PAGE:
They’ve just never had the nerve to let us make it the main Home screen. To take it from minus to one. To flip a switch, demote the grid, and promote this admitted more complex but also more flexible system to prime time.
To do pretty much what the Apple Watch did from the very beginning and has gotten much better at in recent versions of watchOS — make the launcher not just a static launcher but a flexible, context sensitive informer as well.
I mean, I get it. Back when Steve Jobs introduced the original iPhone, with a Home screen that looks so very much like it still does today, it was never meant to be a destination. No one was meant to just sit on the Home screen and… abide.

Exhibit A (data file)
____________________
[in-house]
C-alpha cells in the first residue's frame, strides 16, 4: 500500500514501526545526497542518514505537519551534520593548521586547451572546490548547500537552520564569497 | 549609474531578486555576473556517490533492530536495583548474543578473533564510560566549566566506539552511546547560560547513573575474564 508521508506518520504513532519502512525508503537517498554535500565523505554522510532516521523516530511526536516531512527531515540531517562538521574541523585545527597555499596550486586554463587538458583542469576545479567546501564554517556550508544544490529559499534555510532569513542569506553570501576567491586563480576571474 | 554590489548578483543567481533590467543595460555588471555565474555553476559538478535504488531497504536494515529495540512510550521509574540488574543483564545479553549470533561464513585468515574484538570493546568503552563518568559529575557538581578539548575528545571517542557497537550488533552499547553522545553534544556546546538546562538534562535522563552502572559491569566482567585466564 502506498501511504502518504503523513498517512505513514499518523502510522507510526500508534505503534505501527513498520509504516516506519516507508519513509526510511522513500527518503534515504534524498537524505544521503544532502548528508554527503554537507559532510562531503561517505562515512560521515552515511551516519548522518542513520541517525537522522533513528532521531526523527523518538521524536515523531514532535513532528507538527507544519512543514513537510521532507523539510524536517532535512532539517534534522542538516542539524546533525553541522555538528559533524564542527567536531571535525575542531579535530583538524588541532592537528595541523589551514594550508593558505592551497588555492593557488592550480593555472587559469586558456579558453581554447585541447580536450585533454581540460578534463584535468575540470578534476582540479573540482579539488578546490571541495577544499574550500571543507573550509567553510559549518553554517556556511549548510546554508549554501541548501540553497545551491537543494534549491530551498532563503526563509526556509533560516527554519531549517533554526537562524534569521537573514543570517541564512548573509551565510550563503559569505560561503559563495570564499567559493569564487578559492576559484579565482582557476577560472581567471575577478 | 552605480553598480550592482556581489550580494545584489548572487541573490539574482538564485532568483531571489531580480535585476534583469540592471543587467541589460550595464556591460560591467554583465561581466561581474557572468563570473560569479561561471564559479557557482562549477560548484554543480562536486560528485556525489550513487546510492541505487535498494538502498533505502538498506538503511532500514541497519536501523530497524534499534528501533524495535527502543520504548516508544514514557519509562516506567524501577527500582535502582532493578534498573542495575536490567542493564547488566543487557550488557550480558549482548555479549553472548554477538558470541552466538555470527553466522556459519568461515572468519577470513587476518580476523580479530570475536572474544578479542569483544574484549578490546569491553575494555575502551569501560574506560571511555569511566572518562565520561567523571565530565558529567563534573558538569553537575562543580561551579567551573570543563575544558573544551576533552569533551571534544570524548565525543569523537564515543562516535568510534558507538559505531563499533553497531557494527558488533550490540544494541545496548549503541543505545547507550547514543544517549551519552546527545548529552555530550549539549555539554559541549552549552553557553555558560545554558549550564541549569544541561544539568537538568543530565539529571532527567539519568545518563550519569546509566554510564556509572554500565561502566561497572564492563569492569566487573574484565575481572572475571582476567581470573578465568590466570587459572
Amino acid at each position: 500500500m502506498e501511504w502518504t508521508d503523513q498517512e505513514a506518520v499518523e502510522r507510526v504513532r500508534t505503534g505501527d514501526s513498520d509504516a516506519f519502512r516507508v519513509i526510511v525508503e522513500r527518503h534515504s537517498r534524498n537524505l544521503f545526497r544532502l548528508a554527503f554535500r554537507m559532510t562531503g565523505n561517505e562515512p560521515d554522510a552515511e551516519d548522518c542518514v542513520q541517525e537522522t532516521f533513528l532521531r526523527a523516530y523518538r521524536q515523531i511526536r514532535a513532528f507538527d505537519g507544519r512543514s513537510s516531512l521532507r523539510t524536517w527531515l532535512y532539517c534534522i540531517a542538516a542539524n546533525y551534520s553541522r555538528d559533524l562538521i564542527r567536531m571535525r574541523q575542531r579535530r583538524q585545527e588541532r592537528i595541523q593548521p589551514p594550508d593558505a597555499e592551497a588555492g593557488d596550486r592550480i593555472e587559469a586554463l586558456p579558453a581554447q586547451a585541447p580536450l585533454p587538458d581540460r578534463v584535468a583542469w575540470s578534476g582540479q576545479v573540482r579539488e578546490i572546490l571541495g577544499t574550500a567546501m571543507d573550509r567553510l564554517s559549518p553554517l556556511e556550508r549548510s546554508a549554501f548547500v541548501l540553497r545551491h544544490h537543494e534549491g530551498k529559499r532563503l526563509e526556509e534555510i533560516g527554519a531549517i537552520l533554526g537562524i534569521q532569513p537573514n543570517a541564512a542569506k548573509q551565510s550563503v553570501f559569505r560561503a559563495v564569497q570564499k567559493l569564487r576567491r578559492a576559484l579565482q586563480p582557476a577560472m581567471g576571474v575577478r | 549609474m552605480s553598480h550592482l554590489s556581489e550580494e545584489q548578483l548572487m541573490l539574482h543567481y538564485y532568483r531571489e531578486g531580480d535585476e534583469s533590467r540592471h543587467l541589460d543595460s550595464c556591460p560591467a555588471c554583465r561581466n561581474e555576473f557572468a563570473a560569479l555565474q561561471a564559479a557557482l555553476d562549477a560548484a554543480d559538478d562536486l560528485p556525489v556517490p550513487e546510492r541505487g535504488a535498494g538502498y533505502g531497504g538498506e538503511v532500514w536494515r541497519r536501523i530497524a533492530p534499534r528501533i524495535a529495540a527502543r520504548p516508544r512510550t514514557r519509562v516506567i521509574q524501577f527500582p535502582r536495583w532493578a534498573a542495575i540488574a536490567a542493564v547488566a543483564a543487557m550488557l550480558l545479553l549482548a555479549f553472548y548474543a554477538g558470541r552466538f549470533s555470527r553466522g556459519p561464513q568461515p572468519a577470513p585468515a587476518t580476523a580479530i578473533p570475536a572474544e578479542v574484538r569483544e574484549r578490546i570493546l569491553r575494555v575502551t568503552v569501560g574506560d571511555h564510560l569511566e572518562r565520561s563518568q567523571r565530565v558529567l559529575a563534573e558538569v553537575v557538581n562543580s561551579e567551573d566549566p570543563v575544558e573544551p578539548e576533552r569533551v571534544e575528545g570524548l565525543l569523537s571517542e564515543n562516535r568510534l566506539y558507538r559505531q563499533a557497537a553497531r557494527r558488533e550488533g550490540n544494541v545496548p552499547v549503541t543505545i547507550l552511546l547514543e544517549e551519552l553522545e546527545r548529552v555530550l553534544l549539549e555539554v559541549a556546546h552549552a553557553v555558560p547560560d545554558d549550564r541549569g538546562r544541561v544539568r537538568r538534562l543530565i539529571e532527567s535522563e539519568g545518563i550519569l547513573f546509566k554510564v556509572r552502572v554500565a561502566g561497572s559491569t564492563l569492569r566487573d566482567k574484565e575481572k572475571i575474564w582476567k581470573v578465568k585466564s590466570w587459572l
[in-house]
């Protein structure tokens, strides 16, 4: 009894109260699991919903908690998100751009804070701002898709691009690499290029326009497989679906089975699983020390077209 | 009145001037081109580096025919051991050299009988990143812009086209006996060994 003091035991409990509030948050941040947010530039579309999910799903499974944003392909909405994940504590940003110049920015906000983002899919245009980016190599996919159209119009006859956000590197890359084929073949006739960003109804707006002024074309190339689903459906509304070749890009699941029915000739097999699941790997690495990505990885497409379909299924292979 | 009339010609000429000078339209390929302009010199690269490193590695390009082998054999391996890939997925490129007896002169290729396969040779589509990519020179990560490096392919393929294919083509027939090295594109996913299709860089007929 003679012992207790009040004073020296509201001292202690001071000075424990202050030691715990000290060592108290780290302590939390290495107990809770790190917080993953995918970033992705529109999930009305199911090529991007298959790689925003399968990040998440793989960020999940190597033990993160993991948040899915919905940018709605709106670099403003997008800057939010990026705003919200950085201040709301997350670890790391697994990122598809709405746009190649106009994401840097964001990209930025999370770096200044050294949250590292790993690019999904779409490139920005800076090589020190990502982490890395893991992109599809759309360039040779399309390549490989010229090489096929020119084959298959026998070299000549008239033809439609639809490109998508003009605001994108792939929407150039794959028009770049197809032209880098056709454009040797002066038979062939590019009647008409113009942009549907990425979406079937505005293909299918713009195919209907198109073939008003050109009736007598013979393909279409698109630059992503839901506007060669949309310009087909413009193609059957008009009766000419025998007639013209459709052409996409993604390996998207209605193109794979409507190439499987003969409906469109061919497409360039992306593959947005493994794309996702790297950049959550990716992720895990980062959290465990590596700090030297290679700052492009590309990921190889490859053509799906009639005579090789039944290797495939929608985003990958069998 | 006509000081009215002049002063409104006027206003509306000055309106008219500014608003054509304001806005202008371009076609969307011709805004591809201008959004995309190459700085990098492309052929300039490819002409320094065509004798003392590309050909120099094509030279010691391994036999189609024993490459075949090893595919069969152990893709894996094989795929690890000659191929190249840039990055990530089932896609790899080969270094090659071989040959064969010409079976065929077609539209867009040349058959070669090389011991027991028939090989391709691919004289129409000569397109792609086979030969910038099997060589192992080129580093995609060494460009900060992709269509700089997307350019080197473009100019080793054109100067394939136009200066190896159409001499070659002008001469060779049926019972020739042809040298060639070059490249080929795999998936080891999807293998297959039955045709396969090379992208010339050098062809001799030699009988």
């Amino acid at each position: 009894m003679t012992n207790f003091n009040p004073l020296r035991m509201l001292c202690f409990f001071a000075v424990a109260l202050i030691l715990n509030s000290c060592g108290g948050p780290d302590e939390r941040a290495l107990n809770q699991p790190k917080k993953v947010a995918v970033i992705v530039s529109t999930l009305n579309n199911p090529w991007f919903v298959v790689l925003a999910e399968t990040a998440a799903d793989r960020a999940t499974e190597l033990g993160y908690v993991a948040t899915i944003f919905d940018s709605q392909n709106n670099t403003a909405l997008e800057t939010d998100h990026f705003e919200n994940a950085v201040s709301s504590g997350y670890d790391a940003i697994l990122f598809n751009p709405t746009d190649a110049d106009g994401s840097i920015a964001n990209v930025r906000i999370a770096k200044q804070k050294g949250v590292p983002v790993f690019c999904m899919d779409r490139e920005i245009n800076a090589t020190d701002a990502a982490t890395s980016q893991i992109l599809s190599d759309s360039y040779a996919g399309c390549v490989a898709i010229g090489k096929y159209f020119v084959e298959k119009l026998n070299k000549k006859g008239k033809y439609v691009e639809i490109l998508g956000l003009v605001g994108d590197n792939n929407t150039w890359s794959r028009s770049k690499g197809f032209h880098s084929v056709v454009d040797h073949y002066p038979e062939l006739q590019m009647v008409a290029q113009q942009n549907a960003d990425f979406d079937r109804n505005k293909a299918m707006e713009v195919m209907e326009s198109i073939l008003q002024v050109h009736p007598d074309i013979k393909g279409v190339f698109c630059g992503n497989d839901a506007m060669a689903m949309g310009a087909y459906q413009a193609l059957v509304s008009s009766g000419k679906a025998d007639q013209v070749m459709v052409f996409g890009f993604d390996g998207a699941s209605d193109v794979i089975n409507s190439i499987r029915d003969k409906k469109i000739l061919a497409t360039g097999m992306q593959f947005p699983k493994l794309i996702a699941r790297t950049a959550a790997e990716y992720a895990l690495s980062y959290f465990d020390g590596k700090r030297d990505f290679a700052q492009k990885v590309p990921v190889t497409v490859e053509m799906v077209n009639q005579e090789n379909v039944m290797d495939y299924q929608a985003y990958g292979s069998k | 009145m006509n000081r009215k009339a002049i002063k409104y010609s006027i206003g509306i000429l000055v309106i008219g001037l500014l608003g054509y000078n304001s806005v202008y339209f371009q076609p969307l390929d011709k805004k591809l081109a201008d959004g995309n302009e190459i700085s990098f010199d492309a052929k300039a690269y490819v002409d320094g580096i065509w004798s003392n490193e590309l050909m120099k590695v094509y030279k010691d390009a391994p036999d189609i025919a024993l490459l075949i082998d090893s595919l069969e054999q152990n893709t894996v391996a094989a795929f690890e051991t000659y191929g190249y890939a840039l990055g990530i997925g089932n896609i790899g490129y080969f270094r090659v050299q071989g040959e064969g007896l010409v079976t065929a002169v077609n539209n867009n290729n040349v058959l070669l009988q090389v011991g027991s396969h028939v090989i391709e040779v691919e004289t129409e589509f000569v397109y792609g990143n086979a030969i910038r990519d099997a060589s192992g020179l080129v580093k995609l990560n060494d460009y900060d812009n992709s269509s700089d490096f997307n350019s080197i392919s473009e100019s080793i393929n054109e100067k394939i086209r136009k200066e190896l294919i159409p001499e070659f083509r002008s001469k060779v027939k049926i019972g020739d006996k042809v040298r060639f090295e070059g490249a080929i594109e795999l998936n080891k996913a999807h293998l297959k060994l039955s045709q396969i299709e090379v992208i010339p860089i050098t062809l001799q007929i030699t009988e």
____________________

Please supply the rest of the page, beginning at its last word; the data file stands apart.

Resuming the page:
It was meant to be a jump point. The place from which you could launch into any of a handful of apps at first, hundreds of thousands now.
Just like the Home button was meant to be an escape hatch. Something that jumped you back to a known state any time you finished what you were doing or simply got lost and wanted to go back.
Now, the Home button is fading and a better, more flexible, and yes, more complex gesture navigation system has taken its place.
So, maybe it’s time for the old Springboard to fade as well, and let the better, more flexible, and yes, more complex minus one Home screen take its place. If not as the default yet, than as an option for those who are ready.
Ready to stop chasing after our apps and to have those apps, their superficial information and modularized functionality, all come to us.